Tag Archives: Dr. Seuss

 

I saw this on the Mental Floss channel on YouTube and just had to share. Some amazing stuff in here. Which fact blew you away the most?


Almost everyone I know says they want to write a book. Truth be told, I’ll bet everyone has a unique, interesting story to tell. A lot of folks think that writing a children’s book is most likely the quickest and easiest way to becoming a published author, especially when you’re talking picture books. When you look at the surface, it’s only a few hundred words, if that. And heck, if all these celebrities can do it, then it must be easy, right?

When someone tells me they want to be the next Dr. Seuss or Shel Silverstein or Laura Numeroff, I ask them, “How many children’s books have you read lately?” If they don’t have little kids, they’ll go back to when they were kids themselves. That’s when I let them know it’s time to do some homework. You see, writing for children is one of the hardest art forms you can tackle. It’s precisley because your word count is low that makes it so difficult. Every word has weight; every phrase carries deeper meaning.

The edits for my children’s book, The Dandelion’s Tale, a total of 6 typed pages, took ten times longer to complete and revise than any full length novel I’ve written for adults. I was a guy who had done his homework. I’d read hundreds of children’s books, but that first attempt at writing one was a bear. I learned more about the writing process in those 6 little pages than I had over 15 years of writing novels.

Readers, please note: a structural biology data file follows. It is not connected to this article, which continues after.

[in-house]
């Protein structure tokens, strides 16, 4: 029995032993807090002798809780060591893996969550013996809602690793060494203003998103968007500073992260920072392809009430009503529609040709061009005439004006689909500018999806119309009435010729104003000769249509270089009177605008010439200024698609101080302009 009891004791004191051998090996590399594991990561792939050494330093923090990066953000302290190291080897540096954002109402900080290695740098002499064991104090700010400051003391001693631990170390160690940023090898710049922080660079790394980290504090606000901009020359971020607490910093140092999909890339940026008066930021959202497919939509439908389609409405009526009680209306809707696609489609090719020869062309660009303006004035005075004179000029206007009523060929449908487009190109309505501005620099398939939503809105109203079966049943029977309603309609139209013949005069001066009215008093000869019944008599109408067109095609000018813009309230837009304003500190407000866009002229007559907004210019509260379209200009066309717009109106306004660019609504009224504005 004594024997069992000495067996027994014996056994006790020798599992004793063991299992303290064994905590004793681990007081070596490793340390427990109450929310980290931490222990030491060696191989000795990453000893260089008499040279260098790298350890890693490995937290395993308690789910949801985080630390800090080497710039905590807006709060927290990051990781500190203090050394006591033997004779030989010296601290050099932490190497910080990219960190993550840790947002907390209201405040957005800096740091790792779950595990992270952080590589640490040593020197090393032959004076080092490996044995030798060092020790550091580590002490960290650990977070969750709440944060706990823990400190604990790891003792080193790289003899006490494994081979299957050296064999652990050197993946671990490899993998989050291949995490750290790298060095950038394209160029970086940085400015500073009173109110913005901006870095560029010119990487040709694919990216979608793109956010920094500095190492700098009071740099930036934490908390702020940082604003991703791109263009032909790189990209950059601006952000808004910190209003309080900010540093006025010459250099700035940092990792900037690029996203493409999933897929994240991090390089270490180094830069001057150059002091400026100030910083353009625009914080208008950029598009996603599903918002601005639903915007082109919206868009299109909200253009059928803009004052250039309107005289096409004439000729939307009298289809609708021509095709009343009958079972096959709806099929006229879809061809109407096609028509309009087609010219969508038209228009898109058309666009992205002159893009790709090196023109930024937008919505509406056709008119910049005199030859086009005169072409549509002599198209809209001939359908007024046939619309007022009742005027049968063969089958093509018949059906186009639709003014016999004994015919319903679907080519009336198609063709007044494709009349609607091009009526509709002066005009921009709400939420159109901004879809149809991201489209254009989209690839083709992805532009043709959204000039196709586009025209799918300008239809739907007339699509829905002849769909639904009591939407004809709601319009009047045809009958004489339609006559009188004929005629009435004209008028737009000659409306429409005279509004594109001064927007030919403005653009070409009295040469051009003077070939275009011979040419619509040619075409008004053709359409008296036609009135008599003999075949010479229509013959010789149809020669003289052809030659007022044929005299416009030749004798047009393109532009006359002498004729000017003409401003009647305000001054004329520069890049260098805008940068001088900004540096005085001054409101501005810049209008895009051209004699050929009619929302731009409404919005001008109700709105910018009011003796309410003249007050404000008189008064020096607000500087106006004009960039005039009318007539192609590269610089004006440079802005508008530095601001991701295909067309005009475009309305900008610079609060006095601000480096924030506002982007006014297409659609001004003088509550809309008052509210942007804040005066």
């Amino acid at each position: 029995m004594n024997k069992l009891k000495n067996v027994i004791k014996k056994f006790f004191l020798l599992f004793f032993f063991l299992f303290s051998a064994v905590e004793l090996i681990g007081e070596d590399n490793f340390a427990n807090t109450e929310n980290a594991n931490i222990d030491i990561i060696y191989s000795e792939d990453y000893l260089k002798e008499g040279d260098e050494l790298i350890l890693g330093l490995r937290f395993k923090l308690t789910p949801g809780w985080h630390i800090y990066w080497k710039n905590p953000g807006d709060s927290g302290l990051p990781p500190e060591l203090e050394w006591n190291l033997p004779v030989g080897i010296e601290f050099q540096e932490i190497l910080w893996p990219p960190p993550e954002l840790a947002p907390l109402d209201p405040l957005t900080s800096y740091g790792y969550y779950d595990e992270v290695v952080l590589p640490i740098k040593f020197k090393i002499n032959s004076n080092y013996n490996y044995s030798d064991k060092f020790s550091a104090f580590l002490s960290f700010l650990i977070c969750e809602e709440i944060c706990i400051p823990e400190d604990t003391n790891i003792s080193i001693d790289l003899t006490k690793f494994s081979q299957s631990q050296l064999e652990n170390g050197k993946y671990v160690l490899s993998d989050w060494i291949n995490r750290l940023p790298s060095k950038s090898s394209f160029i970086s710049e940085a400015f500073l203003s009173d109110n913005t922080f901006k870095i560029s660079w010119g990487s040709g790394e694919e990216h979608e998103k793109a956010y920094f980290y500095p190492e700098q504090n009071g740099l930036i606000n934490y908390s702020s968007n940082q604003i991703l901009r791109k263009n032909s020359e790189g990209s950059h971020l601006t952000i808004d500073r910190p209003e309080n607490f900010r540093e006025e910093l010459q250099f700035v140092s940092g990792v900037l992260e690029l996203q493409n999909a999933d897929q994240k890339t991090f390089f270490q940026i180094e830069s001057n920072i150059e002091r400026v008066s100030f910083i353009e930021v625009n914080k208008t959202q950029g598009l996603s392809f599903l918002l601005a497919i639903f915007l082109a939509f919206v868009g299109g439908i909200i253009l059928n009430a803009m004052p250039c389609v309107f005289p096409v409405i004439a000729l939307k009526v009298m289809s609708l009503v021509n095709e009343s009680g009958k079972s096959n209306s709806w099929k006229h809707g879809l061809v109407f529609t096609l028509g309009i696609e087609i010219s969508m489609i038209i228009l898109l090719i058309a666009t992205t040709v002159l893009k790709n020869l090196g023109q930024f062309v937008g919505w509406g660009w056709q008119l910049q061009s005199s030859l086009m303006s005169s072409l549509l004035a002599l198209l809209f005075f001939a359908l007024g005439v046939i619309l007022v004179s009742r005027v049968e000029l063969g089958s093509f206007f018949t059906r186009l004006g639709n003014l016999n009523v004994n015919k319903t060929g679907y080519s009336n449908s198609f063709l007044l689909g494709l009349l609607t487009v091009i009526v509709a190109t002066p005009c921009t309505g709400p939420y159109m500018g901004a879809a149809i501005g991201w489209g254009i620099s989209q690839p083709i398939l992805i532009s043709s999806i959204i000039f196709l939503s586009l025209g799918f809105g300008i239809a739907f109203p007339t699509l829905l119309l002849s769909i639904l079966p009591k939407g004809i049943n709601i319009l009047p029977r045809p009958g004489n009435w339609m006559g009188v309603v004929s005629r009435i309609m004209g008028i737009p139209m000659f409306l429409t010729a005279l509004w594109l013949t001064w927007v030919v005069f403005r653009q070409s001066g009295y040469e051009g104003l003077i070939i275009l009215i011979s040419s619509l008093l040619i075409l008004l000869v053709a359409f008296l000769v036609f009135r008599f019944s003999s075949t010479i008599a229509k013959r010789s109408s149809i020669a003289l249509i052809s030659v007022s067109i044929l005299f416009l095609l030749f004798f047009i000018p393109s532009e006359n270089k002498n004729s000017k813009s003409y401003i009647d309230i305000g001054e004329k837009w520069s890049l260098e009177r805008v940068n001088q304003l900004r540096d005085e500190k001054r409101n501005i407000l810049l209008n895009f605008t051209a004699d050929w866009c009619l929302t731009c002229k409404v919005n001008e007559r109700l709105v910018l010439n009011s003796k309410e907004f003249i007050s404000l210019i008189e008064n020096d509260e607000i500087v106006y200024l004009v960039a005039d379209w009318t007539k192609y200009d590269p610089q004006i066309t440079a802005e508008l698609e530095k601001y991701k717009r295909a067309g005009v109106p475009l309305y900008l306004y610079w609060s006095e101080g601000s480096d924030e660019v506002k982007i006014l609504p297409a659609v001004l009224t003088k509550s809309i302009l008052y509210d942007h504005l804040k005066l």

Which is why encourage anyone who wants to write for children to go out and read. Go to your library or local bookstore and literally surround  yourself with books. Become familiar with the cadences, the language and the many themes that appeal to children. When your eyes have crossed, take a small break, then grab a pencil or computer and begin. You’ve taken an important first step. Just know, there are many more to come.


Those Star Bellied Sneetches will be so jealous…

Dr. Seuss fans are in for a treat this fall: Random House Children’s Books has announced that it will publish seven Seuss stories that appeared in magazines in the 1950s but that have yet to appear in book form.

The Bippolo Seed and Other Lost Stories by Dr. Seuss, who died in 1991, will be available September 27. It includes “The Bear, the Rabbit, and the Zinniga-Zanniga,” about a rabbit who is saved from a bear with a single eyelash; “Gustav the Goldfish,” an early, rhymed version of the book A Fish Out of Water; “Tadd and Todd,” a tale passed down via photocopy to generations of twins; “Steak for Supper,” about creatures who follow a boy home in anticipation of a steak dinner; “The Bippolo Seed,” in which a scheming feline leads an innocent duck to make a bad decision; “The Strange Shirt Spot,” which was the inspiration for the bathtub-ring scene in The Cat in the Hat Comes Back; and “The Great Henry McBride,” about a boy whose far-flung career fantasies are only bested by those of the real Dr. Seuss. The stories were published in magazines in 1950 and 1951. Random is publishing the book as a $15 hardcover. 
 


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